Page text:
RVing Grand Canyon

The Grand Canyon is likely the most famous National Park in the United States and is visited by more than 6 million people a year. The park is located in Northern Arizona near Utah and Nevada. The Parks main feature is a 277 mile (446 km) long canyon that separates the park into South and North Rims which has been carved out by the Colorado River flowing through the bottom of it. The canyons layered bands of red sedimentary rock and awe-inspiring size tells the story of millions of years of geological history. Let's see everything that this famous park has to offer as we look at RVing the Grand Canyon.

RVing Grand Canyon South Rim

The South Rim of the Grand Canyon is located on the Arizona side. This side receives the majority of the park's visitors and therefore has the best tourism infrastructure such as a visitors center, family activities, hotels, museums, restaurants, and bike rentals. Park entrance fee is $35 for the South and North Rims and is valid for 7 days.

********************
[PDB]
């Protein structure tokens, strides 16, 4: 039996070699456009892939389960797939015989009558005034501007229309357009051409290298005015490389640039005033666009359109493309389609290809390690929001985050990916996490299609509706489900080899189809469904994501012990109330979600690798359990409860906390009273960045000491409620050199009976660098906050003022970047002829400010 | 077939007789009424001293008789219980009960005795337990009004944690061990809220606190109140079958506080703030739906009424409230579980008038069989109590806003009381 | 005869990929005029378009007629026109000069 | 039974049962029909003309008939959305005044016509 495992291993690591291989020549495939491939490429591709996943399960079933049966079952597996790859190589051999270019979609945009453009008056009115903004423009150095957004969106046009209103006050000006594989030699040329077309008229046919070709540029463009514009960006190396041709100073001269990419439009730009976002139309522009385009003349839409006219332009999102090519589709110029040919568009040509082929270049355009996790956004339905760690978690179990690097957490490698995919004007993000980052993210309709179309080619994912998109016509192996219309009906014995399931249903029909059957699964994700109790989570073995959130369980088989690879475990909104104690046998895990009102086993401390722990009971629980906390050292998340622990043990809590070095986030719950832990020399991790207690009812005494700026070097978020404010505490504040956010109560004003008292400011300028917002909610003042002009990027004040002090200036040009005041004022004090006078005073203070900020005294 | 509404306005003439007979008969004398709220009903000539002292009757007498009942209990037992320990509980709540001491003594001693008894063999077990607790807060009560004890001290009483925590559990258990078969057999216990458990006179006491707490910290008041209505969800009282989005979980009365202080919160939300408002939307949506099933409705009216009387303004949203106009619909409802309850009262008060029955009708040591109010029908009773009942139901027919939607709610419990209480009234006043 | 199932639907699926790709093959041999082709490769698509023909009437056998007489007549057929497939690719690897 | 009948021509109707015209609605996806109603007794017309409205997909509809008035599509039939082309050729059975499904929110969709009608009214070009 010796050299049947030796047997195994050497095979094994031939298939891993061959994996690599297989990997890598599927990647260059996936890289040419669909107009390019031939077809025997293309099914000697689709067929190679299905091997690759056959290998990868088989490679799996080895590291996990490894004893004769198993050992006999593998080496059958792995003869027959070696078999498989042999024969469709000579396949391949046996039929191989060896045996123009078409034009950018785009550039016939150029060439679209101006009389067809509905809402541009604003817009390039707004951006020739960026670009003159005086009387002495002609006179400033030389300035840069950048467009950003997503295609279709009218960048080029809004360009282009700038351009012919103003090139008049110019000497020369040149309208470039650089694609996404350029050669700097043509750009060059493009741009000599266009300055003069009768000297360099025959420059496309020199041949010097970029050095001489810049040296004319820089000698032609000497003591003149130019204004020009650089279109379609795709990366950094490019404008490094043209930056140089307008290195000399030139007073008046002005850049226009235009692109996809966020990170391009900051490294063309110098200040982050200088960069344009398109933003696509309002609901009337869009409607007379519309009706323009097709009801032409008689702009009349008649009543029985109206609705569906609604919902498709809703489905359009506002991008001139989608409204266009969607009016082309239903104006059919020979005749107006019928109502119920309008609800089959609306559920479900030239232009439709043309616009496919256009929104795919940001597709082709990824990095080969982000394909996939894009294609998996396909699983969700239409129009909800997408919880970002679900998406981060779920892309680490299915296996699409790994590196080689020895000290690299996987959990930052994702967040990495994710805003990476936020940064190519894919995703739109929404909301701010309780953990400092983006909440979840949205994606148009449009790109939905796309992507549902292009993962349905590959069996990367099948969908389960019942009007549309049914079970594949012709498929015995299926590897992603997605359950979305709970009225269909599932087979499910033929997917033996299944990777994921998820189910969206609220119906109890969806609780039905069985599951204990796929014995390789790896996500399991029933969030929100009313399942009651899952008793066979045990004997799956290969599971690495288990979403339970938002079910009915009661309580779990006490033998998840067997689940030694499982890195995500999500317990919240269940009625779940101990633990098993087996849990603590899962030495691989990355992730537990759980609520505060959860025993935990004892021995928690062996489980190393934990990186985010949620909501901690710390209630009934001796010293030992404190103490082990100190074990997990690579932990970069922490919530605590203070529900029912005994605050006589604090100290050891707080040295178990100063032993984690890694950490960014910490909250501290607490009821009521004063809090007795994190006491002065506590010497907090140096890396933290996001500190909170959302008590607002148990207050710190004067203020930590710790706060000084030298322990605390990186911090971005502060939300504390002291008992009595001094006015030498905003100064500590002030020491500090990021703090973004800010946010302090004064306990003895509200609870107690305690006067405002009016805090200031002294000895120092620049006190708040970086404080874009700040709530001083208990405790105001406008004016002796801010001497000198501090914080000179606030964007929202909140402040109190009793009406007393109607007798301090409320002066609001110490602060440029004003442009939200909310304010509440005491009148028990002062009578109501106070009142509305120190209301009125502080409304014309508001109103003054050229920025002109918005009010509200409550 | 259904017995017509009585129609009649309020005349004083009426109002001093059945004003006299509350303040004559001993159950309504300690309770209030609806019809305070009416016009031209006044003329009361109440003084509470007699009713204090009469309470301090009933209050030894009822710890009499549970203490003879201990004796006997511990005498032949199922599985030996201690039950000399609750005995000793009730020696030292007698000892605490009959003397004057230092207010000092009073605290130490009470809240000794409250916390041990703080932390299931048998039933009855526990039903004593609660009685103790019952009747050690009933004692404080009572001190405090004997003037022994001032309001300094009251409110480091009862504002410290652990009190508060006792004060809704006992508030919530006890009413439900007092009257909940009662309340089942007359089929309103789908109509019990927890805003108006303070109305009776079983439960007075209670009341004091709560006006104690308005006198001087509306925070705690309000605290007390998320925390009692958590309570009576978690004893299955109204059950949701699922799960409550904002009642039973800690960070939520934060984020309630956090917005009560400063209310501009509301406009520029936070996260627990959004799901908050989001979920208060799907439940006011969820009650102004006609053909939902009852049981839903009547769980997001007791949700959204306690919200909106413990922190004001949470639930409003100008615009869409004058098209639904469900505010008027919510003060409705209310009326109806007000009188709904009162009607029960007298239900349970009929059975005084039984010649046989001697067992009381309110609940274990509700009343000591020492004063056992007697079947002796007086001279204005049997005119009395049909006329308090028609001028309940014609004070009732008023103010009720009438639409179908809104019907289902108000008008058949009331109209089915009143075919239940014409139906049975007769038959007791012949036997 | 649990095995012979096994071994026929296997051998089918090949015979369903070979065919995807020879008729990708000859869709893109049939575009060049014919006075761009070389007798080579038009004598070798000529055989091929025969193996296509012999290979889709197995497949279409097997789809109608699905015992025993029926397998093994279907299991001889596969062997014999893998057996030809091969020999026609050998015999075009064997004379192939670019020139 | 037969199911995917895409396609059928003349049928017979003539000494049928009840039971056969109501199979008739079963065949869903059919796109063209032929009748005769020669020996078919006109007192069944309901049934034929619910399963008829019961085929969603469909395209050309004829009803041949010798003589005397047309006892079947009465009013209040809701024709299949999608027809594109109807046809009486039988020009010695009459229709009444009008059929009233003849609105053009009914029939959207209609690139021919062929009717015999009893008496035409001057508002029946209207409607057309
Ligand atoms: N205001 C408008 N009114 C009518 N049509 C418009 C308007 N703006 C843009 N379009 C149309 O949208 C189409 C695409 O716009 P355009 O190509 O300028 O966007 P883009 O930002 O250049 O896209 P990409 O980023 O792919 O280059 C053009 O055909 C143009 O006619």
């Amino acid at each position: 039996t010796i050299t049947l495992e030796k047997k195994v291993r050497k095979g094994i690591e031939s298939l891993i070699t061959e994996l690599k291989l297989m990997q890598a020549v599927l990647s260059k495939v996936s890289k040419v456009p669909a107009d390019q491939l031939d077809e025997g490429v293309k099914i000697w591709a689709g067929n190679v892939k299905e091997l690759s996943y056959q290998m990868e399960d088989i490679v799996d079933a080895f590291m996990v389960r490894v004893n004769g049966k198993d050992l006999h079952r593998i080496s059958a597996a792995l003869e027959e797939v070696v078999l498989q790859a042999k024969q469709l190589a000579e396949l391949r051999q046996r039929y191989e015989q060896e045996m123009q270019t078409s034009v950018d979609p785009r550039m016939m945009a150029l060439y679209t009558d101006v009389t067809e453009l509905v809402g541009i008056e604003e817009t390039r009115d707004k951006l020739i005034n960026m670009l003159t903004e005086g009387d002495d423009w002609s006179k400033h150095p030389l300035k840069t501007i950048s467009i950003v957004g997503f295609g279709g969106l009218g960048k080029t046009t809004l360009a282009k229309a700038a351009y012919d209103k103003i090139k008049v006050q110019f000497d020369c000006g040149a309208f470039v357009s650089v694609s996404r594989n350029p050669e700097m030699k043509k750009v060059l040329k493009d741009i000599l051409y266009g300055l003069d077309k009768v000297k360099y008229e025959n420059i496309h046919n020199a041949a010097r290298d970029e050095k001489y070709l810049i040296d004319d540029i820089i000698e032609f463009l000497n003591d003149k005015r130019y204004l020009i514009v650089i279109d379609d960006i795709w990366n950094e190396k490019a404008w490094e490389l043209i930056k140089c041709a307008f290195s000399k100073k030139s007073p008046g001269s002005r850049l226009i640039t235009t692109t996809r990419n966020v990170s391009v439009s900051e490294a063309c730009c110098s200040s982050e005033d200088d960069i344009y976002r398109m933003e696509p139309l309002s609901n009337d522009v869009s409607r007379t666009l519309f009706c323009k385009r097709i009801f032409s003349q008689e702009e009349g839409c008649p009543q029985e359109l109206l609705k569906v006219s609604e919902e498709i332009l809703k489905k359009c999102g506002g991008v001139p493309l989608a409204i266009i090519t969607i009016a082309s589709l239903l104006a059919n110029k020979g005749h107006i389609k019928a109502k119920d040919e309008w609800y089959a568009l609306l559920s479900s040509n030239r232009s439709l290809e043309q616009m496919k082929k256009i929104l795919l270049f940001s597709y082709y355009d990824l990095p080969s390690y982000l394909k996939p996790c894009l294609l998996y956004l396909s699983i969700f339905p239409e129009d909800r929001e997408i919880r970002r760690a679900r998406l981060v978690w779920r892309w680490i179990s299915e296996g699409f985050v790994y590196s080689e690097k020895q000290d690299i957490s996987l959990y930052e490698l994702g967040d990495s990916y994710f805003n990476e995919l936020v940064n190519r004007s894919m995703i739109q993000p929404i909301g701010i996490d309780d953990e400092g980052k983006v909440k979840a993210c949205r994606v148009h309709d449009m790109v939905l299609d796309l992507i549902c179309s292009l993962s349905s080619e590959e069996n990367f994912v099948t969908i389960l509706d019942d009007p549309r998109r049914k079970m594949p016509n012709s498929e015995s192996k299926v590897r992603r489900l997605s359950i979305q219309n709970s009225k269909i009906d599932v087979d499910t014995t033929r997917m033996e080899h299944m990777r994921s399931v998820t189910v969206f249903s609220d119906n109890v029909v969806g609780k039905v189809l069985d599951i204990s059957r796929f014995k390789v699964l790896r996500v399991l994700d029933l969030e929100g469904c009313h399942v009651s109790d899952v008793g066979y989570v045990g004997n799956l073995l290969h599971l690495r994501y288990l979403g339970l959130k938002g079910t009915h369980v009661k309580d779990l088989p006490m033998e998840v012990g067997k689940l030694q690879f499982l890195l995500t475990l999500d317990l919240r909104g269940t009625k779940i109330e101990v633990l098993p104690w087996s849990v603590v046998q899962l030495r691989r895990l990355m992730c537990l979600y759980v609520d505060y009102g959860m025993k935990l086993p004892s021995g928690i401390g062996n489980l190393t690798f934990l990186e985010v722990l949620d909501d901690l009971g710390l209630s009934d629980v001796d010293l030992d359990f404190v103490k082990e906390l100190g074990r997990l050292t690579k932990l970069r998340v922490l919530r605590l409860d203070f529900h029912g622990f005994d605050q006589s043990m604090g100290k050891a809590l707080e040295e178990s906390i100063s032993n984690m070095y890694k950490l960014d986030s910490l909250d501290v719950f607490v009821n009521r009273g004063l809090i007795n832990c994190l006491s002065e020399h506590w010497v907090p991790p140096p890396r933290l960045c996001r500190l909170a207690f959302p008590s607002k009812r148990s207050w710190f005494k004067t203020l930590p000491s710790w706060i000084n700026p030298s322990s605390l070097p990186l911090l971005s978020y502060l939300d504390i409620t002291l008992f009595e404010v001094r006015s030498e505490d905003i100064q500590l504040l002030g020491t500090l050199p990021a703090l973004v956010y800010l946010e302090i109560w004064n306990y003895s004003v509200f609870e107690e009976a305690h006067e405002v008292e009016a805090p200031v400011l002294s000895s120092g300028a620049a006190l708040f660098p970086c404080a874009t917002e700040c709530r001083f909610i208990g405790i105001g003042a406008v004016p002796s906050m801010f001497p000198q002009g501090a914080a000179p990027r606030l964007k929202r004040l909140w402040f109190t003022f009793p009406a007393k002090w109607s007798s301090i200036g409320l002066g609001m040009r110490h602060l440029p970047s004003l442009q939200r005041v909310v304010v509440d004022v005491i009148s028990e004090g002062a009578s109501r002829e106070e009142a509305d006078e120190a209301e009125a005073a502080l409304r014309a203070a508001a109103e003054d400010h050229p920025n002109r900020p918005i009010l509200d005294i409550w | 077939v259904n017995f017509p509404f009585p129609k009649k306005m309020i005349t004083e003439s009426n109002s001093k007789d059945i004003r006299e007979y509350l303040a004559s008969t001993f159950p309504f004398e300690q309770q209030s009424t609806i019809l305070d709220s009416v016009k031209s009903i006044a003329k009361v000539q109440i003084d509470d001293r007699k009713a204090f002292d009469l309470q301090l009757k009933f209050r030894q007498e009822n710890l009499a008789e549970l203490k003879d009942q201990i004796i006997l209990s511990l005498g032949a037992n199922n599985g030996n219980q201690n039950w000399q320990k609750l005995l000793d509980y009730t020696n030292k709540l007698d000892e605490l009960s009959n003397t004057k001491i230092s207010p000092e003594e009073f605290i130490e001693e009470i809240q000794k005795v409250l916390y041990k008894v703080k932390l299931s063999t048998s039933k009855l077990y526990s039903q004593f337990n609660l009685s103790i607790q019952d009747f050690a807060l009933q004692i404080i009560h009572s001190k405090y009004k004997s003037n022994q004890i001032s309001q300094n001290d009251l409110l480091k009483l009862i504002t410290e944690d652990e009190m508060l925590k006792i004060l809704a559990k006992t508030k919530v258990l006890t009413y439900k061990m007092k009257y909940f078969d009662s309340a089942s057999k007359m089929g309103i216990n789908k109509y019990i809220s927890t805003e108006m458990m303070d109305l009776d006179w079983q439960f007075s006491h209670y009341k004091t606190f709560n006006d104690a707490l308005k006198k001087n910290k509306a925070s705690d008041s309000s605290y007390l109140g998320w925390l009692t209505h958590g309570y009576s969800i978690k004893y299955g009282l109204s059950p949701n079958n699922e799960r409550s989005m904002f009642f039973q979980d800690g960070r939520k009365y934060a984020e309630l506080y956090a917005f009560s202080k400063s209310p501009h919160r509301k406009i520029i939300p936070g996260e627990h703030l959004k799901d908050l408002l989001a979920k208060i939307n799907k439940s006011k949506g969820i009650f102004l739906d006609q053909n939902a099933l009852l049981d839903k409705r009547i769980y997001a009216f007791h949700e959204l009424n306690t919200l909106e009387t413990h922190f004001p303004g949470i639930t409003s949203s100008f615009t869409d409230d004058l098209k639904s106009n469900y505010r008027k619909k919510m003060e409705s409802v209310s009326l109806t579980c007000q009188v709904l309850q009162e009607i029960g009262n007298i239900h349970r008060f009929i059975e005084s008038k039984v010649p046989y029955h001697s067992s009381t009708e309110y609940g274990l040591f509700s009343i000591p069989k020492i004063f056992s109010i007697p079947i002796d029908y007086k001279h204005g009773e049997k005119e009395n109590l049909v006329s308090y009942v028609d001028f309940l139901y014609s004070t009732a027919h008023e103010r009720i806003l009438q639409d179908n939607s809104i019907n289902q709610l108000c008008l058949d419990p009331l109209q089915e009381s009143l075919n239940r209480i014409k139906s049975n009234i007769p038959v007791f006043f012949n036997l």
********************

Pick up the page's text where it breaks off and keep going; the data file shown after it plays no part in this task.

Stop by the South Rim's twelve main viewpoints to look-out over the canyon. Visit the Yavapai Museum of Geology to view exhibits about the geological history of the area. Bike along Hermit Road for 7 miles (11 km)  stopping at viewpoints along the way. Hike below the rim on Bright Angel Trail or the South Kaibab Trail. Walk the South Rim Trail, a 13 miles (21 km) long trail that is mostly flat and paved and follows the edge of the rim. Take a helicopter flight over the canyon. Explore the canyon by guided horseback tour.

Where to Stay/Getting Around South Rim

I recommend that you make all lodging reservations well in advance.